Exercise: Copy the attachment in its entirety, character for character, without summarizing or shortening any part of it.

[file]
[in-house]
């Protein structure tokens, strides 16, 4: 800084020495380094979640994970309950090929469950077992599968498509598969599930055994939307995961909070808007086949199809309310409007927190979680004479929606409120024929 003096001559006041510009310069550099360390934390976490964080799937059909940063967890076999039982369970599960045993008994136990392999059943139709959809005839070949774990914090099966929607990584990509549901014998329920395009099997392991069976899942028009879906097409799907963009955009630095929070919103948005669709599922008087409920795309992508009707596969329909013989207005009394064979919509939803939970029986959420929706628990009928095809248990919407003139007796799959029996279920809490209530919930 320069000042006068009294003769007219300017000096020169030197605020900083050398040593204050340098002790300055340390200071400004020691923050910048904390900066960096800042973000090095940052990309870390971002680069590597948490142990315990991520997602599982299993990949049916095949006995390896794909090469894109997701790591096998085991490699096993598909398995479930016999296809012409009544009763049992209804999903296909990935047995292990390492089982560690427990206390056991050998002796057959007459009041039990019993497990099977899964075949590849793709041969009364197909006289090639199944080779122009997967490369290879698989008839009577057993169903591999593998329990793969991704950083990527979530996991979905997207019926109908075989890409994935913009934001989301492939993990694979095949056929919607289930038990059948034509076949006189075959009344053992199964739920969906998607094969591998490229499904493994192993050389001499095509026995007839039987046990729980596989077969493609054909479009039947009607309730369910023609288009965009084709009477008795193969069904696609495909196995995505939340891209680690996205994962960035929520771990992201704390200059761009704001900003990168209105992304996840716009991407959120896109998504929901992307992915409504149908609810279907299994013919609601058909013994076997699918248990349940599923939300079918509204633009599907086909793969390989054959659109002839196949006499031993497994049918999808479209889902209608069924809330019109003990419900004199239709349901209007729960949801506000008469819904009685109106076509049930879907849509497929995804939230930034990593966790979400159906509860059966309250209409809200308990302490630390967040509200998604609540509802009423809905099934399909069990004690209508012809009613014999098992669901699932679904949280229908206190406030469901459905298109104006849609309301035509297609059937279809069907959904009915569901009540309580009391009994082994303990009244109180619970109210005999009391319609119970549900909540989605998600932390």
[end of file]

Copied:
[in-house]
């Protein structure tokens, strides 16, 4: 800084020495380094979640994970309950090929469950077992599968498509598969599930055994939307995961909070808007086949199809309310409007927190979680004479929606409120024929 003096001559006041510009310069550099360390934390976490964080799937059909940063967890076999039982369970599960045993008994136990392999059943139709959809005839070949774990914090099966929607990584990509549901014998329920395009099997392991069976899942028009879906097409799907963009955009630095929070919103948005669709599922008087409920795309992508009707596969329909013989207005009394064979919509939803939970029986959420929706628990009928095809248990919407003139007796799959029996279920809490209530919930 320069000042006068009294003769007219300017000096020169030197605020900083050398040593204050340098002790300055340390200071400004020691923050910048904390900066960096800042973000090095940052990309870390971002680069590597948490142990315990991520997602599982299993990949049916095949006995390896794909090469894109997701790591096998085991490699096993598909398995479930016999296809012409009544009763049992209804999903296909990935047995292990390492089982560690427990206390056991050998002796057959007459009041039990019993497990099977899964075949590849793709041969009364197909006289090639199944080779122009997967490369290879698989008839009577057993169903591999593998329990793969991704950083990527979530996991979905997207019926109908075989890409994935913009934001989301492939993990694979095949056929919607289930038990059948034509076949006189075959009344053992199964739920969906998607094969591998490229499904493994192993050389001499095509026995007839039987046990729980596989077969493609054909479009039947009607309730369910023609288009965009084709009477008795193969069904696609495909196995995505939340891209680690996205994962960035929520771990992201704390200059761009704001900003990168209105992304996840716009991407959120896109998504929901992307992915409504149908609810279907299994013919609601058909013994076997699918248990349940599923939300079918509204633009599907086909793969390989054959659109002839196949006499031993497994049918999808479209889902209608069924809330019109003990419900004199239709349901209007729960949801506000008469819904009685109106076509049930879907849509497929995804939230930034990593966790979400159906509860059966309250209409809200308990302490630390967040509200998604609540509802009423809905099934399909069990004690209508012809009613014999098992669901699932679904949280229908206190406030469901459905298109104006849609309301035509297609059937279809069907959904009915569901009540309580009391009994082994303990009244109180619970109210005999009391319609119970549900909540989605998600932390």